In-canal or completely-in-the-canal hearing aids, which fit snugly into the ear canal, are more likely to cause the occlusion effect due to the sealing of the ear canal.

Low-Frequency Sounds:

Low-frequency sounds are more likely to be trapped and amplified in the sealed ear canal, leading to a more pronounced occlusion effect.

Ventilation Issues:

If the hearing aid lacks proper ventilation or has a too-small vent, it can contribute to the occlusion effect.

Minimizing the Occlusion Effect and Hearing Aid Voice Echo

Open Fit Hearing Aids:

Designed to leave the ear canal open, open-fit hearing aids reduce the occlusion effect. They allow natural sounds to enter the ear canal, providing a more comfortable listening experience.

Ventilation:

Ensuring proper ventilation in the hearing aid design, such as using vented ear molds, helps alleviate the occlusion effect and hearing aid voice echo by allowing some sound to escape the ear canal.

Digital Signal Processing (DSP):

Advanced digital signal processing technology in modern hearing aids can minimize the occlusion effect by adjusting amplification levels for specific frequencies, reducing the perception of trapped sound.

Regular Maintenance:

Keeping hearing aids clean and well-maintained is essential. Earwax buildup can exacerbate the occlusion effect, so regular cleaning and check-ups with an audiologist are crucial.

Guidance from a Hearing Healthcare Professional:

Seeking guidance from an audiologist is invaluable for adjusting to hearing aids and overcoming challenges like the perception of one’s voice being too loud and the occlusion effect. Trained professionals who specialize in assessing and addressing hearing-related issues are audiologists. They can provide personalized adjustments to the settings of your hearing aids. Ensuring that the amplification aligns with your unique hearing needs.

Additionally, audiologists offer insights into managing the occlusion effect, a common concern when using hearing aids. Through their expertise, they can guide you on selecting the right type of ear tips or domes, adjusting ventilation, and providing strategies to minimize the feeling of being plugged. The support of an audiologist goes beyond technical adjustments. They play a crucial role in helping individuals adapt to their hearing aids, optimizing comfort, and enhancing the overall effectiveness of the devices in various listening environments.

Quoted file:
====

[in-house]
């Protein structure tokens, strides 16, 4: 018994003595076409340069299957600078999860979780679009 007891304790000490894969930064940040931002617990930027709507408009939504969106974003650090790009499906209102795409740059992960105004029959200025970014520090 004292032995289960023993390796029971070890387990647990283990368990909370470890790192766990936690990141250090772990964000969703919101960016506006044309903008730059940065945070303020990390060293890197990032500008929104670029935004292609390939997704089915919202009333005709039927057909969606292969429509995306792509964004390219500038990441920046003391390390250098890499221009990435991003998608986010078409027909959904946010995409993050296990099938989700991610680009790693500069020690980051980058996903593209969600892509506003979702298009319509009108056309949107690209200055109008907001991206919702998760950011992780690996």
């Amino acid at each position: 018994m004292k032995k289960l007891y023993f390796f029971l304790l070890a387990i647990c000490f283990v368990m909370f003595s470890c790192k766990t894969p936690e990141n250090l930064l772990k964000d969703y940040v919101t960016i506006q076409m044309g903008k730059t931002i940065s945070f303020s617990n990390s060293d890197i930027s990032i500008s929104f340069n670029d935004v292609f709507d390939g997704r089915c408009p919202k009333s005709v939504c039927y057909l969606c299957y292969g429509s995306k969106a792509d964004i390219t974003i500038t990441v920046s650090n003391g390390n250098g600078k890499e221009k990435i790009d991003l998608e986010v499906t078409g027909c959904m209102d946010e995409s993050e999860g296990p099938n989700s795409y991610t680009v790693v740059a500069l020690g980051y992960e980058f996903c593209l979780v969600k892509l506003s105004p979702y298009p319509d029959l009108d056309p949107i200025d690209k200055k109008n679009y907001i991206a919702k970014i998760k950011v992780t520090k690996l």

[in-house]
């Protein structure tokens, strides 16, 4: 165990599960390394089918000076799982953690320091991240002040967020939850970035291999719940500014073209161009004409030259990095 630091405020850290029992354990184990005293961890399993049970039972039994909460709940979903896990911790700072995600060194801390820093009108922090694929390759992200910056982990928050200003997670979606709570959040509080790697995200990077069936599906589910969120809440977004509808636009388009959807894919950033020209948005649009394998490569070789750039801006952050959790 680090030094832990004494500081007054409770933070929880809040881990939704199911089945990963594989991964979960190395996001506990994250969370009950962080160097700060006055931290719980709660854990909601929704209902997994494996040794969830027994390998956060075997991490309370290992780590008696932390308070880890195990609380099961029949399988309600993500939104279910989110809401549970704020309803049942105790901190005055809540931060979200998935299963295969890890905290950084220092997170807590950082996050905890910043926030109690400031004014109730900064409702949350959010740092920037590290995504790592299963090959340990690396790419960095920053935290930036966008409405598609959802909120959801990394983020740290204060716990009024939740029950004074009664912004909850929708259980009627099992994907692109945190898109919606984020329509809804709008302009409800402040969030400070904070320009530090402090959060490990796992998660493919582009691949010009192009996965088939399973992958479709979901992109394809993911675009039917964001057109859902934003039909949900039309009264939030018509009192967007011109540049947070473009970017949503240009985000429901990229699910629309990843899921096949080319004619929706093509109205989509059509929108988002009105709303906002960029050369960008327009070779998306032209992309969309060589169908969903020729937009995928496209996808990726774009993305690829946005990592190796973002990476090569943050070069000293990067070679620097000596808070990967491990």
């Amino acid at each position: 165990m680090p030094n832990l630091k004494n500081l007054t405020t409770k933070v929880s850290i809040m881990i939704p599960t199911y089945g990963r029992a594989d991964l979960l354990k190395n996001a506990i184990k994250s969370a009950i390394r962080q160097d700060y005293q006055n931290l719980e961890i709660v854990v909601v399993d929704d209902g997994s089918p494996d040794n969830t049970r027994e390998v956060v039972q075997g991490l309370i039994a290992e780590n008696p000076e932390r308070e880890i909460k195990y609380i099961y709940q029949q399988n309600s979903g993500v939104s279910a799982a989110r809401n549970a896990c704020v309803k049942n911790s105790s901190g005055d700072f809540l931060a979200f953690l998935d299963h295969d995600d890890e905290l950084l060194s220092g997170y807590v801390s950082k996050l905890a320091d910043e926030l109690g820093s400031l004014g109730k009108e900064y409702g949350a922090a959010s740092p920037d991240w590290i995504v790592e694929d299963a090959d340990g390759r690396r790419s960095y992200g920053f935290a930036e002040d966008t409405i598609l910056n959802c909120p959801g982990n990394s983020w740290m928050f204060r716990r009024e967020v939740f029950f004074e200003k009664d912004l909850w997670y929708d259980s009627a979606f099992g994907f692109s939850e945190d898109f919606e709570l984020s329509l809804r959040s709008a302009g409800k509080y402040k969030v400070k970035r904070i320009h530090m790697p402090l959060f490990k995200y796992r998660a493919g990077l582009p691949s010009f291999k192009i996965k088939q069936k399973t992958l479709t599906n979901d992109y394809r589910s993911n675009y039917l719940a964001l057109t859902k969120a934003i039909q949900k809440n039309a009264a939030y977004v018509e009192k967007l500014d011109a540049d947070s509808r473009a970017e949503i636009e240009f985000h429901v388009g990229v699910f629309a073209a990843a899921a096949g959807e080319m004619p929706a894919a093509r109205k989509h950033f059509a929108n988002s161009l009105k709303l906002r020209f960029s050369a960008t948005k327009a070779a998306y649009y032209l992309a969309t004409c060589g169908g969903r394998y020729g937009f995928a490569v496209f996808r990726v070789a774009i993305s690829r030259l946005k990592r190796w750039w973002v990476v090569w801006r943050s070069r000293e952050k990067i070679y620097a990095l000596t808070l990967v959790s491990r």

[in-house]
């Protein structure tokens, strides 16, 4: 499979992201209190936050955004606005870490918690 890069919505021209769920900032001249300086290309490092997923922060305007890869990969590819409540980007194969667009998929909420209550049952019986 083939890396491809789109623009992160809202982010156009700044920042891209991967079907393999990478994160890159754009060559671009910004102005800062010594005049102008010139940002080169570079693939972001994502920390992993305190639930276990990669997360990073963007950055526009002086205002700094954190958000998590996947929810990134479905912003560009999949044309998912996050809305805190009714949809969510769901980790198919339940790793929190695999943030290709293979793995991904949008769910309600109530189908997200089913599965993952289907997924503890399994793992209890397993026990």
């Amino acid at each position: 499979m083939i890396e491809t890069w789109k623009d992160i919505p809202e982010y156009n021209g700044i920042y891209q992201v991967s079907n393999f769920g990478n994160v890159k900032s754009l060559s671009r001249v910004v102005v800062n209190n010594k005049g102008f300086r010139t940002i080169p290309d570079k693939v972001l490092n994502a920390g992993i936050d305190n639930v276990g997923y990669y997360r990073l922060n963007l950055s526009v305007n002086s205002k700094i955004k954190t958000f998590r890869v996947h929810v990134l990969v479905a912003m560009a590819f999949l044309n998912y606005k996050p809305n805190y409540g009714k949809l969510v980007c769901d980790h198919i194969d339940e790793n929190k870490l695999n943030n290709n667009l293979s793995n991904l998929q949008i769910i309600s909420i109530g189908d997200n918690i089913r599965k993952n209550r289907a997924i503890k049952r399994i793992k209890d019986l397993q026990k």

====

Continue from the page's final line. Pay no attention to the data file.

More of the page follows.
The Over-the-Counter Stock Domes

Over-the-Counter (OTC) hearing products, including personal sound amplification products (PSAPs) and some basic hearing aids, often come with standard domes or ear tips that may cause an occlusion effect and hearing aid voice echo. Overcoming this issue is essential for users to have a comfortable and effective listening experience. Here are some common strategies to address the occlusion effect caused by standard domes:

1. Ventilation and Open-Fit Designs:

  • Look for OTC hearing devices with open-fit designs. Open-fit devices typically have ear tips or domes that do not completely seal the ear canal, allowing some natural sound to enter.
  • Consider products with built-in vents or air channels in the earpieces. These features facilitate airflow and reduce the sensation of occlusion.

2. Customizable Ear Tips:

  • Explore OTC hearing devices that come with different sizes of ear tips or domes. Having a variety of sizes allows users to find the most comfortable fit that minimizes the occlusion effect.
  • Some products enhance comfort and reduce the sensation of being plugged by providing memory foam or silicone ear tips that conform to the shape of the ear canal.

3. User Adjustments:

  • Experiment with the positioning of the ear tips or domes. Sometimes a slight adjustment in how the device sits in the ear can alleviate the occlusion effect.
  • Check if the device allows for angle adjustments. Tilting the earpiece slightly can impact the perception of occlusion.

4. Regular Cleaning:

  • Ensure that the ear tips or domes are clean and free from earwax or debris. Earwax buildup can exacerbate the occlusion effect.
  • Clean the hearing device regularly following the manufacturer’s guidelines to maintain optimal performance.

Trial Periods and Returns:

When purchasing OTC hearing products, inquire about the availability of trial periods or return policies. This allows users to test the device in real-life situations and return it if the occlusion effect is a persistent issue.

Consultation with a Professional:

If the occlusion effect persists, consider consulting with a hearing care professional or audiologist. They can provide personalized advice and may recommend adjustments or alternative solutions based on your specific needs.

It’s important to note that while OTC hearing products can be a convenient and accessible option, they may not suit everyone’s hearing needs. Individuals with more complex hearing requirements or persistent issues may benefit from a comprehensive hearing evaluation by a licensed audiologist, who can recommend and fit hearing aids tailored to their unique hearing profile.  You don’t have to walk around feeling like you are plugged, can’t hear any better, and your voice echos.

We have choices at Hears Hearing & Hearables.  Tell us what you have experienced in the past and we can help make suggestions, offer different domes, or even refer you to a professional that can help near  you.